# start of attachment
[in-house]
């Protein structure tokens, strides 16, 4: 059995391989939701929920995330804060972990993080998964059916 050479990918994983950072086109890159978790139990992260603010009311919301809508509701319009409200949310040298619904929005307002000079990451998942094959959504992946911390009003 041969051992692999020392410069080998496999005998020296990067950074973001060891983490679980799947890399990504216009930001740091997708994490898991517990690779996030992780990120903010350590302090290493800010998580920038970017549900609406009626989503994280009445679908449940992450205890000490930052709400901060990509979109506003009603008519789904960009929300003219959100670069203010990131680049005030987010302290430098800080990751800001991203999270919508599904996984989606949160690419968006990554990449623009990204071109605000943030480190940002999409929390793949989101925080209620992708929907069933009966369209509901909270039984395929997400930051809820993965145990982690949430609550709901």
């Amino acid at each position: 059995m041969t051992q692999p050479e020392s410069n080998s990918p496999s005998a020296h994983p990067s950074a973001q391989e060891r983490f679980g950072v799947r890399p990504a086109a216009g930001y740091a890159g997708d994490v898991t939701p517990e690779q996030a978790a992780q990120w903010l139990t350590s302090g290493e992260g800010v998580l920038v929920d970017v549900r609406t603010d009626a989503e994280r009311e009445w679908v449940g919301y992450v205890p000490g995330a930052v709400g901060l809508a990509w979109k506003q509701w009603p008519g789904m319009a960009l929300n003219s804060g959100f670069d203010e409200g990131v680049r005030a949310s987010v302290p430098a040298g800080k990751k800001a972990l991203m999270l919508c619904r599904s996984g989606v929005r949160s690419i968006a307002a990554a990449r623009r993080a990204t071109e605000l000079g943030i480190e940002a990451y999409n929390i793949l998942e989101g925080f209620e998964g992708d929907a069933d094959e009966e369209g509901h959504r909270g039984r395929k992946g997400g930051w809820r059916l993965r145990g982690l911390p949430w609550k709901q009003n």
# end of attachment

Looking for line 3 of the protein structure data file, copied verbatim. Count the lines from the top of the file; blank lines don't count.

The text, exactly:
């Amino acid at each position: 059995m041969t051992q692999p050479e020392s410069n080998s990918p496999s005998a020296h994983p990067s950074a973001q391989e060891r983490f679980g950072v799947r890399p990504a086109a216009g930001y740091a890159g997708d994490v898991t939701p517990e690779q996030a978790a992780q990120w903010l139990t350590s302090g290493e992260g800010v998580l920038v929920d970017v549900r609406t603010d009626a989503e994280r009311e009445w679908v449940g919301y992450v205890p000490g995330a930052v709400g901060l809508a990509w979109k506003q509701w009603p008519g789904m319009a960009l929300n003219s804060g959100f670069d203010e409200g990131v680049r005030a949310s987010v302290p430098a040298g800080k990751k800001a972990l991203m999270l919508c619904r599904s996984g989606v929005r949160s690419i968006a307002a990554a990449r623009r993080a990204t071109e605000l000079g943030i480190e940002a990451y999409n929390i793949l998942e989101g925080f209620e998964g992708d929907a069933d094959e009966e369209g509901h959504r909270g039984r395929k992946g997400g930051w809820r059916l993965r145990g982690l911390p949430w609550k709901q009003n």